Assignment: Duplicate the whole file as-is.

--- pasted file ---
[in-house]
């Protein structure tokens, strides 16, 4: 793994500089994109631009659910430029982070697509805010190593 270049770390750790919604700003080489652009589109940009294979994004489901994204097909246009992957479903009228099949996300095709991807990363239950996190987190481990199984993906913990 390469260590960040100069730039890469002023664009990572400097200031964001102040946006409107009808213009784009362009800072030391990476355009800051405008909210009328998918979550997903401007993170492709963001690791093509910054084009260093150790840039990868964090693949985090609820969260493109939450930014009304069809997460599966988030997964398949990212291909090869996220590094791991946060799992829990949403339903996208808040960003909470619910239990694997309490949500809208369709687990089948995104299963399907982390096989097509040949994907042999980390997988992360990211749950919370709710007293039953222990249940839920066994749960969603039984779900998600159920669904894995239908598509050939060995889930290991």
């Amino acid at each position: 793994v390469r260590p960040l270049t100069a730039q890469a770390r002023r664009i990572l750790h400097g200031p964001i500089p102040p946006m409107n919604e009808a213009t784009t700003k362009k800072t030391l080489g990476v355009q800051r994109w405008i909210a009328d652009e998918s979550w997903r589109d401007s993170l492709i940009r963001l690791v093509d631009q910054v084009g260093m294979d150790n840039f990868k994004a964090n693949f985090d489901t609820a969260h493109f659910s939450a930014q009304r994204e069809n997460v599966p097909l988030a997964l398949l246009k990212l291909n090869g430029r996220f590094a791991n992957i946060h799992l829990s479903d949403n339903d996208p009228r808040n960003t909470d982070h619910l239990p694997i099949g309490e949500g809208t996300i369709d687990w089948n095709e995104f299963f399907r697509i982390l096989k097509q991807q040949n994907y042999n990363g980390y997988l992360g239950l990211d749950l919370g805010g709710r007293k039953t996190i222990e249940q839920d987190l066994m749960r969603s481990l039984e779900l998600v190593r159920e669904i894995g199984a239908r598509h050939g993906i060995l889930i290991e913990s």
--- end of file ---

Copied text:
[in-house]
């Protein structure tokens, strides 16, 4: 793994500089994109631009659910430029982070697509805010190593 270049770390750790919604700003080489652009589109940009294979994004489901994204097909246009992957479903009228099949996300095709991807990363239950996190987190481990199984993906913990 390469260590960040100069730039890469002023664009990572400097200031964001102040946006409107009808213009784009362009800072030391990476355009800051405008909210009328998918979550997903401007993170492709963001690791093509910054084009260093150790840039990868964090693949985090609820969260493109939450930014009304069809997460599966988030997964398949990212291909090869996220590094791991946060799992829990949403339903996208808040960003909470619910239990694997309490949500809208369709687990089948995104299963399907982390096989097509040949994907042999980390997988992360990211749950919370709710007293039953222990249940839920066994749960969603039984779900998600159920669904894995239908598509050939060995889930290991």
């Amino acid at each position: 793994v390469r260590p960040l270049t100069a730039q890469a770390r002023r664009i990572l750790h400097g200031p964001i500089p102040p946006m409107n919604e009808a213009t784009t700003k362009k800072t030391l080489g990476v355009q800051r994109w405008i909210a009328d652009e998918s979550w997903r589109d401007s993170l492709i940009r963001l690791v093509d631009q910054v084009g260093m294979d150790n840039f990868k994004a964090n693949f985090d489901t609820a969260h493109f659910s939450a930014q009304r994204e069809n997460v599966p097909l988030a997964l398949l246009k990212l291909n090869g430029r996220f590094a791991n992957i946060h799992l829990s479903d949403n339903d996208p009228r808040n960003t909470d982070h619910l239990p694997i099949g309490e949500g809208t996300i369709d687990w089948n095709e995104f299963f399907r697509i982390l096989k097509q991807q040949n994907y042999n990363g980390y997988l992360g239950l990211d749950l919370g805010g709710r007293k039953t996190i222990e249940q839920d987190l066994m749960r969603s481990l039984e779900l998600v190593r159920e669904i894995g199984a239908r598509h050939g993906i060995l889930i290991e913990s």